Sauternes – an early Christmas delight

The Sauternes 50 index – a notoriously slow market mover – has risen 4.6% over the past three years. The broader Bordeaux 500 index has gone up 12.6% over the same period.

So far this year, Bordeaux’s fortunes have been mixed. Within its sub-indices, the Right Bank 50 has dipped the most (-3.1%), closely followed by the Sauternes 50 (-2.5%).

None of the Sauternes 50 constituent wines have made gains in the past year. As the chart below shows, Climens has fallen the most (-8.0%), while Suduiraut the least (-1.8%). Yquem, which recently released its 2017 vintage, has also dipped 7.3%.

The Sauternes story is not one of investment potential – especially when compared to the development of the broader market. But the sweet wines of Bordeaux continue to hold an allure to buyers, promising great quality (supported by broad critical acclaim) and representing the most affordable entry point into the fine wine market. And with the festive season upon us these honeyed treasures of Bordeaux are guaranteed to delight.

Bordeaux 2017: risers and fallers

The 2017 En Primeur campaign saw average release prices drop by almost 12% and volumes sold fall by 60% against the highly regarded 2016 release. Sales by value also dropped 45%. Numerous wines thus remain readily available at opening prices in Bordeaux.

According to the international merchant community, interest in the vintage was very focused on the First Growths and the most popular brands – the majority of releases struggled. Critical opinion was mixed while collectors showed a reluctance to pay 2015 prices for a vintage that was generally judged to be at the level of, or below, the 2014 vintage.

For a summary of the 2017 campaign, you can read our concluding report, Bordeaux 2017 – a risky strategy, here.

The wines are now bottled and will soon to be delivered. Critics are expected to release in-bottle scores in the coming months. UK merchants will be tasting the wines tomorrow at the annual Union des Grands Crus de Bordeaux tasting in London. It is time then, to examine what has happened to prices since release.

Of the 50 wines represented by the Bordeaux 500 index, only 7 have risen in value, 3 haven’t moved, and 37 have dropped. On average, prices are down 1% since April 2018. The Bordeaux 500 index has dipped by 0.9% over the same period. The best and worst performing wines can be found in the table above.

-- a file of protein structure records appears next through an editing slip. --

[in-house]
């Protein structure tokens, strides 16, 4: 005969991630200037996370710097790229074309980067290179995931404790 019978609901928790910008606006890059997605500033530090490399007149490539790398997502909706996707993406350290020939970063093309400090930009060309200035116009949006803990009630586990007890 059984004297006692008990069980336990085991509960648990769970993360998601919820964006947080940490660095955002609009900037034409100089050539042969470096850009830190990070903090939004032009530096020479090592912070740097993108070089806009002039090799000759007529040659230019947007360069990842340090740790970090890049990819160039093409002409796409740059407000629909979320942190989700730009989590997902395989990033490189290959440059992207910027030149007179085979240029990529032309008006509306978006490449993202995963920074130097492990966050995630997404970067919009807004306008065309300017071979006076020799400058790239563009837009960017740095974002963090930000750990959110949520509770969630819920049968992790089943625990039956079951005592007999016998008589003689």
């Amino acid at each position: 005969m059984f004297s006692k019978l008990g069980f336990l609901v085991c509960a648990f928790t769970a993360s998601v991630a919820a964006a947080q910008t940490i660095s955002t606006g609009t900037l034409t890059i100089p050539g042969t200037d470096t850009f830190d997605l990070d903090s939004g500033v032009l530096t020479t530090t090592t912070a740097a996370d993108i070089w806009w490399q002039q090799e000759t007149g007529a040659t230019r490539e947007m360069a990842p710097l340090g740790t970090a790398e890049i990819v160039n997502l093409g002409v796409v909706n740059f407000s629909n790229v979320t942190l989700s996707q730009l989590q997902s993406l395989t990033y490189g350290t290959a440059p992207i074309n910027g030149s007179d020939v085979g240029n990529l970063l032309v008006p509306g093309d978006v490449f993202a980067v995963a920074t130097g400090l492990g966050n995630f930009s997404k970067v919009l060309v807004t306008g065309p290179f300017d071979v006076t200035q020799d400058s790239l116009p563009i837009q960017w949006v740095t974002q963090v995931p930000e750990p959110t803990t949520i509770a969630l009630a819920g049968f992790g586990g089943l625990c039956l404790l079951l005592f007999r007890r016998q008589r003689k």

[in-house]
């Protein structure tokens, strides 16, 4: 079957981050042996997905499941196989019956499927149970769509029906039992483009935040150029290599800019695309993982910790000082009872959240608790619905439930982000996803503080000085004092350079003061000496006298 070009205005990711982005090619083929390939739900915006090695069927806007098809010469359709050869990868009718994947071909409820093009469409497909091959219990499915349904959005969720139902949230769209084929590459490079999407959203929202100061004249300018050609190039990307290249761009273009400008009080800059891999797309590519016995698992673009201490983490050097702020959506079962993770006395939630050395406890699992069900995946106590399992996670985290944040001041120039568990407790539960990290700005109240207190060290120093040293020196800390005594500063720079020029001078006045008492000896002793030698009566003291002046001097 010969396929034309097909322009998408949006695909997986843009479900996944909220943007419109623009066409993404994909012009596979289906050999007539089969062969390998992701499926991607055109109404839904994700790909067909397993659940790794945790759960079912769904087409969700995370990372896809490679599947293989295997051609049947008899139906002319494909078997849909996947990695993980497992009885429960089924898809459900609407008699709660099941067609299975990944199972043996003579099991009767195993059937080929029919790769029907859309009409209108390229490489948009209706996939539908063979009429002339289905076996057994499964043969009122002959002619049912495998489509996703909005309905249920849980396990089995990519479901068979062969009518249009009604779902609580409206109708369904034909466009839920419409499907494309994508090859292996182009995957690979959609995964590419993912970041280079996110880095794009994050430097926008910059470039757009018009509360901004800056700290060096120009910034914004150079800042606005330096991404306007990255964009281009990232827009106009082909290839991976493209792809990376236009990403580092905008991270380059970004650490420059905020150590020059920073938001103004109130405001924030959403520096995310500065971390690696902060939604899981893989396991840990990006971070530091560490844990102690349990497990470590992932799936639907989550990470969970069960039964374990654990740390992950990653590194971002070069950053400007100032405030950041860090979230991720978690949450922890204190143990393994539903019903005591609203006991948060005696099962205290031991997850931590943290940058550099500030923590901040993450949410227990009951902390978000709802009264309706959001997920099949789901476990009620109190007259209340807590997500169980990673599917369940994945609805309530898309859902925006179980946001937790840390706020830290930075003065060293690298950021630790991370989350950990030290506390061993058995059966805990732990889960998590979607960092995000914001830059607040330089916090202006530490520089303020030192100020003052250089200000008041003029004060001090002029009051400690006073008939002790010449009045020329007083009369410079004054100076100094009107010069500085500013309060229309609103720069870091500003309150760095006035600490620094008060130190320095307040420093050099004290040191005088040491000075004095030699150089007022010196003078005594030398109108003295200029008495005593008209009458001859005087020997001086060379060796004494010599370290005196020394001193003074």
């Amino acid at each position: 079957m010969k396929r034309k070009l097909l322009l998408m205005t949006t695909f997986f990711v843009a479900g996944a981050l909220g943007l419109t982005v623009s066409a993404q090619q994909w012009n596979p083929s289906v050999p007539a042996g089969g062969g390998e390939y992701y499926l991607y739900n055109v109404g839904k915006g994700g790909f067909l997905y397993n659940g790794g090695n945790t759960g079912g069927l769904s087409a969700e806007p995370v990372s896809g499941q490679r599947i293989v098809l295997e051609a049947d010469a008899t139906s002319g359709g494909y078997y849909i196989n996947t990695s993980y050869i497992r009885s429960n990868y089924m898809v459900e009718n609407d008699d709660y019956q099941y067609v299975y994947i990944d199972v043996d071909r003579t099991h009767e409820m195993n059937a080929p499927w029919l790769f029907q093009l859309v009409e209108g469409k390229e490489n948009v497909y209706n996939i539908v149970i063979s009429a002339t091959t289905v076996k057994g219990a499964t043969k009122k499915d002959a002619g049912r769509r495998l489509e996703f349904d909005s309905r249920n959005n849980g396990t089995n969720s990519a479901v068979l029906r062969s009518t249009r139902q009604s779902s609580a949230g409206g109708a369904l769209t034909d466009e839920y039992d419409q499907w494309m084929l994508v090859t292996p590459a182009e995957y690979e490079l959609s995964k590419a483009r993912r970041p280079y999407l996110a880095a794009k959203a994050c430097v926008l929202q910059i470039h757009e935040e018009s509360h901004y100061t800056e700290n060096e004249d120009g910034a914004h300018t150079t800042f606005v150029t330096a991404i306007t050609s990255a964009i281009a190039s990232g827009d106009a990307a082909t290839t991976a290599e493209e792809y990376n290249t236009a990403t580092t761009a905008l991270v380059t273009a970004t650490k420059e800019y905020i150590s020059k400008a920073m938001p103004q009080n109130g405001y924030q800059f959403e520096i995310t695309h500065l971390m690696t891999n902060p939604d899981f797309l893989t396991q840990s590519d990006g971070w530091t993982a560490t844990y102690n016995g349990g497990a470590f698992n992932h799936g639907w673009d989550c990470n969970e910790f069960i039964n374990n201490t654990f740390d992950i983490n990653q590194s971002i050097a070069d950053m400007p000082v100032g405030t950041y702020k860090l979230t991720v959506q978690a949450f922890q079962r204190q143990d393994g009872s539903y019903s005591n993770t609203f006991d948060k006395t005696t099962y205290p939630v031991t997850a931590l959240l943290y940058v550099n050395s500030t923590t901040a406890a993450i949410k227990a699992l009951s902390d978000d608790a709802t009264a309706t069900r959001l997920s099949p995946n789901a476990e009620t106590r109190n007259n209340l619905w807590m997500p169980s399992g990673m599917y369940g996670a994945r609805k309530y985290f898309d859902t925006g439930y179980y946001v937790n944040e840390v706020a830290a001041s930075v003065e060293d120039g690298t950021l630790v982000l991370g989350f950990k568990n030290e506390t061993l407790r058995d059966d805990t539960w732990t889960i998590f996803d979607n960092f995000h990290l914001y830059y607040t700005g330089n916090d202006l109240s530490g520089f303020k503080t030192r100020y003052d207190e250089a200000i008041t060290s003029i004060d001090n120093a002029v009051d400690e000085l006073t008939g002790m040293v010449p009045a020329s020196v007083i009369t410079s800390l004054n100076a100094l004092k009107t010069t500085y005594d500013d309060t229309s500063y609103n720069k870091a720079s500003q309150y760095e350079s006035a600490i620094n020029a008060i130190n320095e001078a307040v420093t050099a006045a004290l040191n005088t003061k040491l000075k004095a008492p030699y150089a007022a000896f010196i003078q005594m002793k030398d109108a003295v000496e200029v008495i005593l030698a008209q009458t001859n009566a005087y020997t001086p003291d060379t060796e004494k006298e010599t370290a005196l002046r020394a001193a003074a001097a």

As with its 2016 vintage, Lafleur has been the best performer, rising 57% from release. Buyers of the second wines of the First Growths have once again done well – Carruades Lafite has jumped 37% while Petit Mouton has risen 8% in value.

As is too often the case with Sauternes, prices have struggled in the secondary market. Two First Growths feature among the reds that have drifted: Margaux down 9% and Mouton Rothschild down 10%.

But all is subject to change, especially as the wines become physical in the secondary market. How might the trade’s and critics’ renewed attention influence prices? The trend since release has been downward. Those holding the wines will be hoping for some good news from the tasting season ahead.


The increased demand for Italian wine

Value of bids and offers for Italian wines on Liv-ex

Market participants have shown increased commitment to the Italian market as demonstrated by growing exposure: the rising value of bids and offers. These are firm commitments to buy or sell a wine on the market.

Back in 2015, the total value of Italian bids and offers stood close to £2m. It now surpasses £5m and is driven largely by active buyers, as demonstrated by the bid line on the chart above. This reflects an increased interest in Italian wines.

Initiatives such as automated trading have contributed to rising exposure as more wines from more places have become readily available to more buyers.

Number of Italian wines traded vs trade share by value

As the chart above shows, the number of individual wines (including vintage) has risen an impressive 1,056% over the past decade. The number of labels trading alone has been doubling every two years.

With more Italian wines on offer, trade by both value and volume has also risen – Italy is now the third most active regional group after Bordeaux and Burgundy. Its share of trade by value has climbed from less than 2% in 2010 to account for 8.5% of the total trade so far this year. This has benefitted wine producers, international merchants and collectors alike.